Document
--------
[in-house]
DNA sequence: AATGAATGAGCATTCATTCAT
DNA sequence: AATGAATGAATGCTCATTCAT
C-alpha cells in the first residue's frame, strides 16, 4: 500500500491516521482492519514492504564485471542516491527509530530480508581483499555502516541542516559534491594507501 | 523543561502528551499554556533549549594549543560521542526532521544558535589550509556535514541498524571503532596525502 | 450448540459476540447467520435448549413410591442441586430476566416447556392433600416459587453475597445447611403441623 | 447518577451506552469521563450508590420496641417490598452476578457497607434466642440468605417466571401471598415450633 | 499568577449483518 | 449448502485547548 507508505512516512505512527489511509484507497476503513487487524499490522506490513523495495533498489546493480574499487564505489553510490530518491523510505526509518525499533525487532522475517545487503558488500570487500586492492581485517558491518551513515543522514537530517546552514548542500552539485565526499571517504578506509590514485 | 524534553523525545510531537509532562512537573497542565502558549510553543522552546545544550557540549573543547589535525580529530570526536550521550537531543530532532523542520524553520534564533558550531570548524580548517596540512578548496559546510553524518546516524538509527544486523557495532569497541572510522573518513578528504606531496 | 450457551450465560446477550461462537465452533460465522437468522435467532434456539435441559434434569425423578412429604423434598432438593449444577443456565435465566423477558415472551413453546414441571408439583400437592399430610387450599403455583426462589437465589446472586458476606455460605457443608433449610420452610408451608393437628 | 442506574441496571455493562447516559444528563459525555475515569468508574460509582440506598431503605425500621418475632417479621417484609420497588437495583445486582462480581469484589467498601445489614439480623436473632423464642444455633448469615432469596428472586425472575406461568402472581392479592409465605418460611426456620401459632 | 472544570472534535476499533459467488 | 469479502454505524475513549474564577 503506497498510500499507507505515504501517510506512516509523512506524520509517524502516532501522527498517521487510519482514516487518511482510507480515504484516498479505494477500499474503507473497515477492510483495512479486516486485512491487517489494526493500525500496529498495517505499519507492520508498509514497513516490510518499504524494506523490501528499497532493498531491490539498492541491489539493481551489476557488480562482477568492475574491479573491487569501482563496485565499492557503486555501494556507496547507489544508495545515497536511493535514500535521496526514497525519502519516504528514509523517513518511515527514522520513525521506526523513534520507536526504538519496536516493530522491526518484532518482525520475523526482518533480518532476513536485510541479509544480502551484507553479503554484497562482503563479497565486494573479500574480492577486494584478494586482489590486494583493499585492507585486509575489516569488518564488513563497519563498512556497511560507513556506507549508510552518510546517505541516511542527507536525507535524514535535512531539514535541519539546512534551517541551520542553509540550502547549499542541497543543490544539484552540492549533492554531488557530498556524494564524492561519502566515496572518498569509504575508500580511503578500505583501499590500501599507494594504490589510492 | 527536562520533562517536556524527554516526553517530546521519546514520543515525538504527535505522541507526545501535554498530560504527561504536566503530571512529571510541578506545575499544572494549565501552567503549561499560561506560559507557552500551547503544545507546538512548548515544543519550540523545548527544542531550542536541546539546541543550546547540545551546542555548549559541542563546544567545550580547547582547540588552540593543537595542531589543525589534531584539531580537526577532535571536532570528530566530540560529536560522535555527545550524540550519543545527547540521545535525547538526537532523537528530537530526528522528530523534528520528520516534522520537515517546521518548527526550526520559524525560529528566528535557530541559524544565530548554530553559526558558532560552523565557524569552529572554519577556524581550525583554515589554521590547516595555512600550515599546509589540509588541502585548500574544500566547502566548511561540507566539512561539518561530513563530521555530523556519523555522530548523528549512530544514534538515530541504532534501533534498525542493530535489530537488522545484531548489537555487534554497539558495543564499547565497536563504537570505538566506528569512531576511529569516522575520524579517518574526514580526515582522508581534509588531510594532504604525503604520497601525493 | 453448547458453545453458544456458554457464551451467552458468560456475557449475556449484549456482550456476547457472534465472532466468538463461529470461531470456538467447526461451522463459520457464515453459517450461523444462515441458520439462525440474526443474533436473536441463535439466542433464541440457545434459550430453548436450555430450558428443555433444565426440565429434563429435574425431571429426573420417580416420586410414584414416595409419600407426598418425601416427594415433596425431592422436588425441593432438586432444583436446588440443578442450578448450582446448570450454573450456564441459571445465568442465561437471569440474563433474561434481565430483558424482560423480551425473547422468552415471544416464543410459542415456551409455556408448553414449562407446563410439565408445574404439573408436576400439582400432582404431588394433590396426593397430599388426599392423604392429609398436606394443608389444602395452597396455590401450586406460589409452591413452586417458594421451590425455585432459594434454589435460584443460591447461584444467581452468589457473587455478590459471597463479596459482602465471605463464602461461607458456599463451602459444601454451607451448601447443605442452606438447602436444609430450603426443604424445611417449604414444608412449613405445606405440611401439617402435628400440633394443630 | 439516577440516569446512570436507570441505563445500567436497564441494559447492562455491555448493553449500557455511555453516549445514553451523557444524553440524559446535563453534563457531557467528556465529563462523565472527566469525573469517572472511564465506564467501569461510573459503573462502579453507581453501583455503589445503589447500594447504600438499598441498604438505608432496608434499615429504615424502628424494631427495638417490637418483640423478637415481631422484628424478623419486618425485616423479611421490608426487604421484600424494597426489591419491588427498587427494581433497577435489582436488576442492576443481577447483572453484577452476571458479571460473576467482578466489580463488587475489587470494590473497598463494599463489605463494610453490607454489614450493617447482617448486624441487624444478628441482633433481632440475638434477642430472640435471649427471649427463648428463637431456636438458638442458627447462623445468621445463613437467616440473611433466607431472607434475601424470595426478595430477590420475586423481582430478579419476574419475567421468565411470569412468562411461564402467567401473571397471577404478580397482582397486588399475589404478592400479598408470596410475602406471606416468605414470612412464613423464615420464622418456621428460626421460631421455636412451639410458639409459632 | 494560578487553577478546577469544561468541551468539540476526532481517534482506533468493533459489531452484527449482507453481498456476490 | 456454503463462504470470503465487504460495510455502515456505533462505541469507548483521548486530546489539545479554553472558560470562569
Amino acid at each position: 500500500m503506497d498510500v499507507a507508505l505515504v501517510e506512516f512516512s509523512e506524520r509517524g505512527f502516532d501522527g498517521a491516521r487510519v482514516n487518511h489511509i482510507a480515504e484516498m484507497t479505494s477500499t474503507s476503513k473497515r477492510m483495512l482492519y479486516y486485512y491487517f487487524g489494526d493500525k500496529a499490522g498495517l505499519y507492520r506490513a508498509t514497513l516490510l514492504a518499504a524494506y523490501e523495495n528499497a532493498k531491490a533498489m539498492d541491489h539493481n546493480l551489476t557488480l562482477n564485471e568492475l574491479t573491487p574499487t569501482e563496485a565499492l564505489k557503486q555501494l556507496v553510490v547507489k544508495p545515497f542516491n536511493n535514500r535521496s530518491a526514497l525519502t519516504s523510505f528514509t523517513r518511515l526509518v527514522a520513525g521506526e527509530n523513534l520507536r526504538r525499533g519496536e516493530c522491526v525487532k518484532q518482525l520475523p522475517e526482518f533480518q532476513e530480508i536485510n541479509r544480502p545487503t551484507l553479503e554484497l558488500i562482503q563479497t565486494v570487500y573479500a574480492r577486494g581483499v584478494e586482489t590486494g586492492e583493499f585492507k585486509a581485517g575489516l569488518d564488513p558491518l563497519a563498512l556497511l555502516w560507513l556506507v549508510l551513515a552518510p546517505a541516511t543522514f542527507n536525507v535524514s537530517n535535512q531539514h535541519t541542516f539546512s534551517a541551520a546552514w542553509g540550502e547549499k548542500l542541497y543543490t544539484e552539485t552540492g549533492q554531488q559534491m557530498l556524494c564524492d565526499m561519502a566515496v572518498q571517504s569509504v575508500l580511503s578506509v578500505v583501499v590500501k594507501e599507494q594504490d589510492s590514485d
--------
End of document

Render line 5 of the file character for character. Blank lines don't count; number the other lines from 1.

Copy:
Amino acid at each position: 500500500m503506497d498510500v499507507a507508505l505515504v501517510e506512516f512516512s509523512e506524520r509517524g505512527f502516532d501522527g498517521a491516521r487510519v482514516n487518511h489511509i482510507a480515504e484516498m484507497t479505494s477500499t474503507s476503513k473497515r477492510m483495512l482492519y479486516y486485512y491487517f487487524g489494526d493500525k500496529a499490522g498495517l505499519y507492520r506490513a508498509t514497513l516490510l514492504a518499504a524494506y523490501e523495495n528499497a532493498k531491490a533498489m539498492d541491489h539493481n546493480l551489476t557488480l562482477n564485471e568492475l574491479t573491487p574499487t569501482e563496485a565499492l564505489k557503486q555501494l556507496v553510490v547507489k544508495p545515497f542516491n536511493n535514500r535521496s530518491a526514497l525519502t519516504s523510505f528514509t523517513r518511515l526509518v527514522a520513525g521506526e527509530n523513534l520507536r526504538r525499533g519496536e516493530c522491526v525487532k518484532q518482525l520475523p522475517e526482518f533480518q532476513e530480508i536485510n541479509r544480502p545487503t551484507l553479503e554484497l558488500i562482503q563479497t565486494v570487500y573479500a574480492r577486494g581483499v584478494e586482489t590486494g586492492e583493499f585492507k585486509a581485517g575489516l569488518d564488513p558491518l563497519a563498512l556497511l555502516w560507513l556506507v549508510l551513515a552518510p546517505a541516511t543522514f542527507n536525507v535524514s537530517n535535512q531539514h535541519t541542516f539546512s534551517a541551520a546552514w542553509g540550502e547549499k548542500l542541497y543543490t544539484e552539485t552540492g549533492q554531488q559534491m557530498l556524494c564524492d565526499m561519502a566515496v572518498q571517504s569509504v575508500l580511503s578506509v578500505v583501499v590500501k594507501e599507494q594504490d589510492s590514485d